$3.2 Million Hospital and Physician Wrongful Death Suit
“An open ICU like Palos is fine as long as the doctors talk to each other…But when you have a situation where you have five physicians who are all supposed to be involved, carrying out their responsibilities by making phone calls to a nurse rather than to each other…these things will happen.” Michael Cogan
Hospital and physicians settle wrongful-death suit for $3.2M
By Jenn Ballard
Law Bulletin staff writer
The husband of a woman who died from complications after a hysterectomy has received a $3.2 million settlement in Cook County Circuit Court.
In September 2008, Toni Koval, 53, underwent the procedure at Palos Community Hospital in Palos Heights.
The surgery was completed without incident and the operating surgeon assigned Dr. Jack Doah to perfrom Koval’s follow-up care.
The next day, Koval developed severe abdominal pain. The doctor at the facility recommended Koval—whose blood pressure dropped, heart rate increased and respiration rate increased—be admitted into the intensive care unit, which Doah approved, the suit alleged.
After being admitted to the ICU, Doah designated that Koval’s family practice physician take over as her primary attending doctor while she was in the ICU. Koval’s family practice physician was not available, so his associate, Dr. Raymond DiPasquo, was assigned.
DiPasquo requested pulmonary, cardiology and infectious disease consultations. Doah, DiPasquo and the three specialists never visited Koval for diagnosis, the suit alleged.
When Koval experienced a respiratory arrest, multiple physicians in the hospital responded, and she was intubated.
With her abdomen rigid and swollen, she was readied for surgery. A hole was discovered in her colon, which allowed fecal matter and gastric liquids to seep into her abdominal cavity after the hysterectomy.
The surgeon tried to close the hole and clean the abdominal cavity, but Koval died the following day from complications of sepsis, peritonitis and organ failure.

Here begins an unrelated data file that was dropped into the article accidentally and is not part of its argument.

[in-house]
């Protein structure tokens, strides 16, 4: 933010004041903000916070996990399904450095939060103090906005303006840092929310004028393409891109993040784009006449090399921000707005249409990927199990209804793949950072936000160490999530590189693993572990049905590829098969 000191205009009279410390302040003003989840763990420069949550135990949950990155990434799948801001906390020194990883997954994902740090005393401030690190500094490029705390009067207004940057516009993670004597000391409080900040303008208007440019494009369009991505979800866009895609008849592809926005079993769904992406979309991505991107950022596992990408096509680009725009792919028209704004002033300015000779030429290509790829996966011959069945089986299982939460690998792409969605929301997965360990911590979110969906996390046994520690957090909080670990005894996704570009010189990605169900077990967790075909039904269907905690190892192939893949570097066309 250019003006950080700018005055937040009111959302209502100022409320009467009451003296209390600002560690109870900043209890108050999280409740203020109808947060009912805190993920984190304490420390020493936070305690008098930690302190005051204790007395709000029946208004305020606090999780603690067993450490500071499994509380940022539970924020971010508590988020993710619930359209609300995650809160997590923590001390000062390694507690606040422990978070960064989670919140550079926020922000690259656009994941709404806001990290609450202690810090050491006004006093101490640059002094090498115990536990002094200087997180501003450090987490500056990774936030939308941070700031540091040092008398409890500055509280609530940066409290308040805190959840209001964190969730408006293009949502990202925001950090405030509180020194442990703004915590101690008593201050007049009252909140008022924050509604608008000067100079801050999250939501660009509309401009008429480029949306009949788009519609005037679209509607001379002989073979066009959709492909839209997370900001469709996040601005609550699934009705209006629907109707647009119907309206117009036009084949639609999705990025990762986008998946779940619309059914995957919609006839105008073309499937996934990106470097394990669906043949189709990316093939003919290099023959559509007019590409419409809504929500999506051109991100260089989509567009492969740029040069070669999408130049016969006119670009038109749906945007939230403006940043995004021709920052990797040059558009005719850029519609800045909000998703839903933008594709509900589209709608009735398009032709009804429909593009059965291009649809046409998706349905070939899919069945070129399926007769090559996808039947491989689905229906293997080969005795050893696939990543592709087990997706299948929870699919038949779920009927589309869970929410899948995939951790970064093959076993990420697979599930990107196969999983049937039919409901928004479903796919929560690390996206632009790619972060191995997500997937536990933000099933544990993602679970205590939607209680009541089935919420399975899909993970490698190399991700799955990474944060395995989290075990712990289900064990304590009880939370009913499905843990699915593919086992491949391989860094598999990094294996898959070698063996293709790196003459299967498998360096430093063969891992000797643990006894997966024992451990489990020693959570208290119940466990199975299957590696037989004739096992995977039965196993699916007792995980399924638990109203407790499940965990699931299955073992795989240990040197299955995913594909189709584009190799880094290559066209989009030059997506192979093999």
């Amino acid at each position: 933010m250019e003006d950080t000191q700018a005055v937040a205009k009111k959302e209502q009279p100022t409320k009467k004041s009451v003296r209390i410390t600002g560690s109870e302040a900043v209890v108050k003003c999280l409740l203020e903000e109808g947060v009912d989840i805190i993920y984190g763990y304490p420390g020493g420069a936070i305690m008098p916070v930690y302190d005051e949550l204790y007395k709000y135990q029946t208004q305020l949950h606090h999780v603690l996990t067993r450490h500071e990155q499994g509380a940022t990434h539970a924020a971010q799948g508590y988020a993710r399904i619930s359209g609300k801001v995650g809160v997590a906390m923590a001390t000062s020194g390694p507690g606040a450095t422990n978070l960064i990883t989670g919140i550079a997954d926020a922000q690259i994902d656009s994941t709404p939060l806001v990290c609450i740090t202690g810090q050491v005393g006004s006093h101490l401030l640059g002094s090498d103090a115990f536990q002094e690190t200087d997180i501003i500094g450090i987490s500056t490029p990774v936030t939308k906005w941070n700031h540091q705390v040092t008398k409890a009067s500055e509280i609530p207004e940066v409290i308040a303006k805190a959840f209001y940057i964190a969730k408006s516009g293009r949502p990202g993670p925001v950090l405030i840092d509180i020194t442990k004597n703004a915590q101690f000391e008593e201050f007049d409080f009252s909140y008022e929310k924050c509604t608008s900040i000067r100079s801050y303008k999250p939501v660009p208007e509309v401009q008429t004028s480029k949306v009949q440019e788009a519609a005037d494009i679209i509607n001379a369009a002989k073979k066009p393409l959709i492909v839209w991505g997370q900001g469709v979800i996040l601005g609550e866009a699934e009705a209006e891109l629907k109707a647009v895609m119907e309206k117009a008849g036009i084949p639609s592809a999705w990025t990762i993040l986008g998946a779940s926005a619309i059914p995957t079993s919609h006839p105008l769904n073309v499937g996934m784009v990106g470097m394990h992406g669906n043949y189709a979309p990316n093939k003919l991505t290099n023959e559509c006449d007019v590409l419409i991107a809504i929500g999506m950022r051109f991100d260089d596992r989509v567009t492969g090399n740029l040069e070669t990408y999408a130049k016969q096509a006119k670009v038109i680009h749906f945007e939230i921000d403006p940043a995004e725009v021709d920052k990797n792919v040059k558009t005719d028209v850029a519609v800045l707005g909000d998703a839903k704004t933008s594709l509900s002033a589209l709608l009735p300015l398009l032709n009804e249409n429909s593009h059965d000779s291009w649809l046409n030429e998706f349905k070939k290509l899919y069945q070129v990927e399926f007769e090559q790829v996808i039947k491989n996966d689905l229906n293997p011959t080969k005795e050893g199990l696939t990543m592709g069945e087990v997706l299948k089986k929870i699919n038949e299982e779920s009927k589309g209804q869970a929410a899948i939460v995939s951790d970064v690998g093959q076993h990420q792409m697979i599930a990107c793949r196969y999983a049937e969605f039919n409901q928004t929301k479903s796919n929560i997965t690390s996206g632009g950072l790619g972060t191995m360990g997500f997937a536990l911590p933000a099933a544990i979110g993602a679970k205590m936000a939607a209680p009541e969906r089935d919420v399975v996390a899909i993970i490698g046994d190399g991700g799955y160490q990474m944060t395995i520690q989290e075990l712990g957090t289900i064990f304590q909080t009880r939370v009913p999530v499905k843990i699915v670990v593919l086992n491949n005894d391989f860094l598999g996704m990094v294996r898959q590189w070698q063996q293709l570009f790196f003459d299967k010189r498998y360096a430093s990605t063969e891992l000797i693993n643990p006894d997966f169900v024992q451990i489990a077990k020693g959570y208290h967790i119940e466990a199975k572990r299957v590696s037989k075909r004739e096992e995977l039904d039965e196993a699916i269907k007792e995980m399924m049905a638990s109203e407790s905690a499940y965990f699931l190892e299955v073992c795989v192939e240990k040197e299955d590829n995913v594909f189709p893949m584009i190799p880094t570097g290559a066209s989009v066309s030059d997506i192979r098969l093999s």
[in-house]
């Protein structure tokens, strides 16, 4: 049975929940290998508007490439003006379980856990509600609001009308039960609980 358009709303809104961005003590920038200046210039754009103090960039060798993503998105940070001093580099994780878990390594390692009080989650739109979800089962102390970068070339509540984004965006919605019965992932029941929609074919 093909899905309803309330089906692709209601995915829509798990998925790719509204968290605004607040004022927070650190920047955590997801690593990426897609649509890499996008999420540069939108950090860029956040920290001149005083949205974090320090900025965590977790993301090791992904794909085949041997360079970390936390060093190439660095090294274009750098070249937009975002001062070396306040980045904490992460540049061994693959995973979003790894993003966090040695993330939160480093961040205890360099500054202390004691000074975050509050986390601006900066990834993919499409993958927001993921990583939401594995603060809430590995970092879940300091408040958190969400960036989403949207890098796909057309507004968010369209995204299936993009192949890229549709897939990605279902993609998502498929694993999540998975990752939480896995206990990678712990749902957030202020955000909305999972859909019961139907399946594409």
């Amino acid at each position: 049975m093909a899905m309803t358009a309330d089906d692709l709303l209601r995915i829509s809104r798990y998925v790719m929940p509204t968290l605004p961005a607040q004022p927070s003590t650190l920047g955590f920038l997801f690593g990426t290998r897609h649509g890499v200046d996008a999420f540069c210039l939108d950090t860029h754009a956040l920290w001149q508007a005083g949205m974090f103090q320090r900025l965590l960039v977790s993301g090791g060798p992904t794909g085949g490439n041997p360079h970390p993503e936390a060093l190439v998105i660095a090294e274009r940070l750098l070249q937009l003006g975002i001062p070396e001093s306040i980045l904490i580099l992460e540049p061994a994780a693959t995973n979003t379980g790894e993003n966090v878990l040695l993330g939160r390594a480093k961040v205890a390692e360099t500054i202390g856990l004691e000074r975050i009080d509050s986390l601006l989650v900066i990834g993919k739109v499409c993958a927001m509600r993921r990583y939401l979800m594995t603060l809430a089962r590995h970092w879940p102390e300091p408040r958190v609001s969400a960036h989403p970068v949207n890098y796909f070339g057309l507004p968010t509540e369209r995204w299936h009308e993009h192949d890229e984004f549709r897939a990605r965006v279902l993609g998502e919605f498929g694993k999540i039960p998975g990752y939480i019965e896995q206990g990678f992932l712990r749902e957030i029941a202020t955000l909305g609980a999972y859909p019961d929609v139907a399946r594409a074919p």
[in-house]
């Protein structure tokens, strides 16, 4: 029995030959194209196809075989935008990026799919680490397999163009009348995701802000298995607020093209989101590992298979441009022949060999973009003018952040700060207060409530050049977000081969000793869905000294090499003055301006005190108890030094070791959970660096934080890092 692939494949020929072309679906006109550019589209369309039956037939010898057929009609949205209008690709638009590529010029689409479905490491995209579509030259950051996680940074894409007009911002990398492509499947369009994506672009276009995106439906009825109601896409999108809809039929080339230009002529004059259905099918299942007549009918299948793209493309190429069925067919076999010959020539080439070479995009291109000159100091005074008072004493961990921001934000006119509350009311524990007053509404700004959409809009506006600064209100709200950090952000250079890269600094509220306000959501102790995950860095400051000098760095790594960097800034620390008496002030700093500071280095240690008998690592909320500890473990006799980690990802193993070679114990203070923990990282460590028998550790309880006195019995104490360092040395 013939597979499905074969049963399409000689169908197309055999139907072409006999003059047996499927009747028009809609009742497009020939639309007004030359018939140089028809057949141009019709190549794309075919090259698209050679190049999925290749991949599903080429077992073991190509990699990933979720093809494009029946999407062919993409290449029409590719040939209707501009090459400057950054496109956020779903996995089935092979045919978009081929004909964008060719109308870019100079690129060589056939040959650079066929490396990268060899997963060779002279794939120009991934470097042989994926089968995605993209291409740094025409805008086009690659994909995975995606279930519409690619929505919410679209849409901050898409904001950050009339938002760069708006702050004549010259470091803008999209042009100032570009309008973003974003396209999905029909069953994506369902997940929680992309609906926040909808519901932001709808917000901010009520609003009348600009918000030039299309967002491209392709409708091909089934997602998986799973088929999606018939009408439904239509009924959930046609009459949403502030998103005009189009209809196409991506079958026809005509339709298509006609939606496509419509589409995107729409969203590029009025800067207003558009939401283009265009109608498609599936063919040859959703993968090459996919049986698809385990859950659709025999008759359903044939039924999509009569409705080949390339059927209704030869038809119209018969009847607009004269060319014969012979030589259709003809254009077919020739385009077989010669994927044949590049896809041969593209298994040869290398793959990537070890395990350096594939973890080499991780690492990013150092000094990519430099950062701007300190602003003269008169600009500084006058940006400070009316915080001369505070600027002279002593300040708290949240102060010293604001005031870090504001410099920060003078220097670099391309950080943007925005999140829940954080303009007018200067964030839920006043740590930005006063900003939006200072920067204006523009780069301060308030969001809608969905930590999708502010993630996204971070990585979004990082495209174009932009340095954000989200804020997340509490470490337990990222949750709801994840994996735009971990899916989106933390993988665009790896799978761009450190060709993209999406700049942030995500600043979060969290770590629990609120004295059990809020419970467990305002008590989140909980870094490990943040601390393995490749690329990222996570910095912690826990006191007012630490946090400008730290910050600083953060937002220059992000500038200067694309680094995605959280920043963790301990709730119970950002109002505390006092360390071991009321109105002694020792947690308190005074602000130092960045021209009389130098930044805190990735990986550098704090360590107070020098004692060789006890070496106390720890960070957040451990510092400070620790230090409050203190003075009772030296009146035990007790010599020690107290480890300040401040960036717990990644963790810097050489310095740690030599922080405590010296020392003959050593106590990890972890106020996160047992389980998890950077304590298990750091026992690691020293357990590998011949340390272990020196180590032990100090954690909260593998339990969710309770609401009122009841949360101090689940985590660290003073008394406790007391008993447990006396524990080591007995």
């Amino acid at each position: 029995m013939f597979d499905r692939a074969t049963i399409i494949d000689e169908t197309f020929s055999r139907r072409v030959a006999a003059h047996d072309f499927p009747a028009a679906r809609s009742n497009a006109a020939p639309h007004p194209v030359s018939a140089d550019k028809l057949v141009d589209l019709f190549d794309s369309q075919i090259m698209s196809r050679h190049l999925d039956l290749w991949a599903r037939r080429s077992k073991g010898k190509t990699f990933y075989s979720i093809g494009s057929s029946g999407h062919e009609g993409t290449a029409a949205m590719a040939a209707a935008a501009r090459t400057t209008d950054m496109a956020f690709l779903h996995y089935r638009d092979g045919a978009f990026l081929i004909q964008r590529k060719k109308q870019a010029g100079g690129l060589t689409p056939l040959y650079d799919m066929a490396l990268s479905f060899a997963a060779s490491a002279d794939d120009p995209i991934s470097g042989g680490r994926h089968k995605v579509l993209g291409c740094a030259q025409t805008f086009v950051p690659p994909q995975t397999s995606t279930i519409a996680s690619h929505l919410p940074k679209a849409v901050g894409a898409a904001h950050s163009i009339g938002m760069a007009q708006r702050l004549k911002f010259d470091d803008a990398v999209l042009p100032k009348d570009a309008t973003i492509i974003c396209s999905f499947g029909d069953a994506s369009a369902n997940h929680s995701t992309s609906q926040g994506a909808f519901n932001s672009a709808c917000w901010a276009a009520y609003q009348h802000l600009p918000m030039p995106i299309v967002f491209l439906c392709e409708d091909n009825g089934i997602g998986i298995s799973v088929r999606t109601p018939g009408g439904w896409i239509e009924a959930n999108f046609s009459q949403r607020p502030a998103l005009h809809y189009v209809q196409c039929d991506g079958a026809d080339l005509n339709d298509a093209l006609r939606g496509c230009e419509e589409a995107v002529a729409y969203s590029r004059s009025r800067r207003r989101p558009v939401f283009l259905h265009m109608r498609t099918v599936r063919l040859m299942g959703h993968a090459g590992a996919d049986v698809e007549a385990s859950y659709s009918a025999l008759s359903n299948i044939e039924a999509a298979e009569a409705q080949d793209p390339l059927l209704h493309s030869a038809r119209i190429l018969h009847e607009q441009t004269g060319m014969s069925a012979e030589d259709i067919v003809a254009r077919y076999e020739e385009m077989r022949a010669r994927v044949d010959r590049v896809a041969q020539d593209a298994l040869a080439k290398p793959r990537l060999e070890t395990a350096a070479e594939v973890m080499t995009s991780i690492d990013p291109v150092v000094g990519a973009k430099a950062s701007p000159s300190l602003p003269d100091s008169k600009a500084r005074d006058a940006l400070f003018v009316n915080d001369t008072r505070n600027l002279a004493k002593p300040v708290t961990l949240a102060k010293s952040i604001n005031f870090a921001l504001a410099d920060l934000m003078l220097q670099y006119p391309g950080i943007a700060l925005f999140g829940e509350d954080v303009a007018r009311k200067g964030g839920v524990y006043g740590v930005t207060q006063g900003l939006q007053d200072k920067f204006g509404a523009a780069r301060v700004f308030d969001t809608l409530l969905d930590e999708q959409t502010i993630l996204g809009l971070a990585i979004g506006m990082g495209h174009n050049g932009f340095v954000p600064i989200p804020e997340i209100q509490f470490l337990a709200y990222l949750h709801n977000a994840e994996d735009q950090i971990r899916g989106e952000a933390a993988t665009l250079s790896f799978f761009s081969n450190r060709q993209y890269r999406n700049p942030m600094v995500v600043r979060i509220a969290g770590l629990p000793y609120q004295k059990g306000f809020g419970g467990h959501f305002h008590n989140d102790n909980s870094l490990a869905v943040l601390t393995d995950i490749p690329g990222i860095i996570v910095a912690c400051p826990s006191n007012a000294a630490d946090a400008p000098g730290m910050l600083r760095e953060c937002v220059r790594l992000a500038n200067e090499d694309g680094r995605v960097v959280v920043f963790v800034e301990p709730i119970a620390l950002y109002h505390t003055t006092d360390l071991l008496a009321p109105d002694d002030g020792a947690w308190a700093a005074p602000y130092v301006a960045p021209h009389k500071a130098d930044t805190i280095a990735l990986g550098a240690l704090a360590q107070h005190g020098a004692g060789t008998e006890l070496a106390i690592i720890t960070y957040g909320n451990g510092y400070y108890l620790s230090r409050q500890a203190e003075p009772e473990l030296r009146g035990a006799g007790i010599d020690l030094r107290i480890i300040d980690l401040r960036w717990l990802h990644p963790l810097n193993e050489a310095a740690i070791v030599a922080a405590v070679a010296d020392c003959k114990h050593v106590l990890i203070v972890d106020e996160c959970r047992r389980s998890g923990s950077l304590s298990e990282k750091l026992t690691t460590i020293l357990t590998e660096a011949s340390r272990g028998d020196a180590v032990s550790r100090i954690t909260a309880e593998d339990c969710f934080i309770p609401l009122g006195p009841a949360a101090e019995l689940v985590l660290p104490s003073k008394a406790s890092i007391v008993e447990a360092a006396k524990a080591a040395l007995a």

Koval’s husband, Joseph Koval, filed a wrongful-death lawsuit against the hospital, Doah and DiPasquo.
Michael Paul Cogan, a partner at Cogan & Power P.C., represented the estate.
Cogan said the case highlights the potentially dangerous situation that can occur in a hospital that houses an open ICU.
Instead of being staffed by physicians 24/7 who are specifically trained in intensive care medicine, Cogan said, an open ICU does not necessarily have a physician present. Any physician can serve as a patient’s attending doctor.
Had a physician examined Koval’s abdomen when she was admitted to the ICU, Cogan said, “it would have been obvious that she had a surgery abdomen and curative surgery would have taken place.”
“This should have been a no brainer,” Cogan said. “Dr. Doah should have seen the patient, evaluated her hands-on and made his own determinations as to what was going on.”
Cogan said the doctors should have communicated better.
“An open ICU like Palos is fine as long as the doctors talk to each other,” he said.
“But when you have a situation where you have five physicians who are all supposed to be involved, carrying out their responsibilities by making phone calls to a nurse rather than to each other… things like this will happen.”
Matthew J. Egan, a partner at Pretzel & Stouffer Chtd. Who represented the hospital, said settling the case before it went to trial was the better option for his client.
“From our perspective, it was a business decision to put this potentially risky case behind us,” he said. “Even though we felt—as all of the defendants felt—there were solid defenses in our compliance with care.”
Kevin Joseph Burke, a partner at Hinshaw & Culbertson LLP, represented Doah. James W. Kopriva—a partner at Cassiday, Schade LLP—represented DiPasquo. They could not be reached for comment.
Associate Judge Patrick F. Lustig approved the settlement on May 9.